This shift will see strategic investments that strengthen a cloud-first approach to technology; building on the emerging cloud backbone, tight integration and open APIs that provide everyone the same experience, no matter the user’s location or device.
Organisations will strive to create an integrated cloud experience; CIOs will be implementing measures to understand the utilisation of applications, tools, and services with the aim of reducing complexity and increasing resilience. The CIOs’ aim to enable a frictionless experience for employees whilst keeping data secure and meeting increasing regulatory needs will remain a delicate balance.
In addition, we will see a focus from CIOs and line of business (LOB) to strategically reduce organisational silos that had previously created ‘technology islands’ within their organisations. This came to a head during the pandemic as it led to additional operational and security risks, especially for legacy applications that couldn’t integrate, had security gaps, limited support, and often installed on legacy fixed premise infrastructure.
As such, legacy systems will continue to be decommissioned as organisations recognise they must modernise to the cloud to stay competitive. Delaying the decision to do so is far more costly in the long run.
3. Push for the use of ethical Artificial Intelligence (AI) technology models alongside Machine Learning (ML) to drive growth and accelerate the employee experience
AI is becoming increasingly prevalent across our daily lives, and a new generation of ethical AI technology and refreshed modelling is emerging. The benefits and use cases of AI to complement ML for large amounts of data are growing. The unification of ML and ethical AI is enabling organisations to gain greater efficiency and create actionable insights that help guide the business forward in true terms.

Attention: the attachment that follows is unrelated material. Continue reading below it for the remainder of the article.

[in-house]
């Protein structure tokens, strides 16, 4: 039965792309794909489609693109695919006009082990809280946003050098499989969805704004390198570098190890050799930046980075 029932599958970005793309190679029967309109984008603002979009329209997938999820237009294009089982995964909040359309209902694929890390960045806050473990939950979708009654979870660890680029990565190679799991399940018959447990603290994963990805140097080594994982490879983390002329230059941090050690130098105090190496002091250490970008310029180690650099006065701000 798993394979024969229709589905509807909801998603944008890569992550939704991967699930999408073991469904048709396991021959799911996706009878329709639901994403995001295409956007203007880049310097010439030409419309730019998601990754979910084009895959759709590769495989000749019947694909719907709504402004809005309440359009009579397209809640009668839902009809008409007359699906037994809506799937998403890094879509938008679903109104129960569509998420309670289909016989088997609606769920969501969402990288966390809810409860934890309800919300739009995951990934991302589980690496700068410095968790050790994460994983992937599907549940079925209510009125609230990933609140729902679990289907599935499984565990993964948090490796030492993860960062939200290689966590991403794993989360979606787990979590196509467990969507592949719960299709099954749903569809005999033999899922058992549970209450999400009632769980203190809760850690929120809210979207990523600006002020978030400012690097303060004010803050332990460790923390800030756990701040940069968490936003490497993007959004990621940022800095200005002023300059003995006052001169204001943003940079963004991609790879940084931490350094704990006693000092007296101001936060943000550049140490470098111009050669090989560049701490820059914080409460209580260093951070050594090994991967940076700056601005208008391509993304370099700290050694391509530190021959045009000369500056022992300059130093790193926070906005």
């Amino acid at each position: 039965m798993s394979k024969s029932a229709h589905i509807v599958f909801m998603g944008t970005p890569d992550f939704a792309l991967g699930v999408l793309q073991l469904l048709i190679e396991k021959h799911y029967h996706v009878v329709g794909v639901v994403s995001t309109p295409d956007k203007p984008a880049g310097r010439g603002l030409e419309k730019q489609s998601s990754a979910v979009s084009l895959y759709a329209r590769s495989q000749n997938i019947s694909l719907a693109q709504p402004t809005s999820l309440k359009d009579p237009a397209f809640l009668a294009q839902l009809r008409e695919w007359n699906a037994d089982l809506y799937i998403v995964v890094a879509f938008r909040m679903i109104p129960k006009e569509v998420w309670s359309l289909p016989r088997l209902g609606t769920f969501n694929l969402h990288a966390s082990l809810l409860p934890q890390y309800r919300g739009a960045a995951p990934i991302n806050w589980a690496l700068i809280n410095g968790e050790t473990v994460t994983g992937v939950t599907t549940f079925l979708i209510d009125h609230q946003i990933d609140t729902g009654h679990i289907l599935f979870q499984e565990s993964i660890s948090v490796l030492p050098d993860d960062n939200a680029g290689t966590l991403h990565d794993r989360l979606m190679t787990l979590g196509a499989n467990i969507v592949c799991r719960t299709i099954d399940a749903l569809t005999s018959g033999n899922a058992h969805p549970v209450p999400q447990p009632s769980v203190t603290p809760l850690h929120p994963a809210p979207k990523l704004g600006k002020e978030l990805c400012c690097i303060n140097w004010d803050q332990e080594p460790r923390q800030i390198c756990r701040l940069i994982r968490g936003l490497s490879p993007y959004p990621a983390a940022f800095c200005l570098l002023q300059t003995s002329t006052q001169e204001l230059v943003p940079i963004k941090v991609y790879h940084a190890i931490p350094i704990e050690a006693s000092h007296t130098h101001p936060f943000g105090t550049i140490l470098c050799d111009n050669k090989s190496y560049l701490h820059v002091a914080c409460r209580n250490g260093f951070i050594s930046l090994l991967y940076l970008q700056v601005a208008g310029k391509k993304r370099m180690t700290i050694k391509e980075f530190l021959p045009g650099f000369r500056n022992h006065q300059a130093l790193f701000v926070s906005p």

The use of ML in finance digital transformation enables finance professionals to automate accounting, reporting, and financial planning and analysis (FP&A) processes, thus enabling greater efficiency and agility. Besides numbers, in modern organisations AI and ML is also used to understand employee sentiment by automating action pertaining to employee wellbeing, growth, development, and ultimately cultural happiness in an organisation. Listening with intent and creating insights from the data are key to happy employees and in turn, great organisations.
With AI growing in prominence, there are growing concerns about how businesses and employers will use AI and ML technology. As a result, there will be emergence of ethical AI that removes model bias. For this emerging technology to take off in the coming years, companies must provide greater transparency on how their AI is applied.
The compliance and open book analysis of how AI and ML is being applied will allow organisations to establish greater trust, thus allowing the advancement of enterprise AI adoption on a wider scale. More providers will begin disclosing how their ML models lead to their outputs (e.g., recommendations) and predictions, possibly even at an individual level.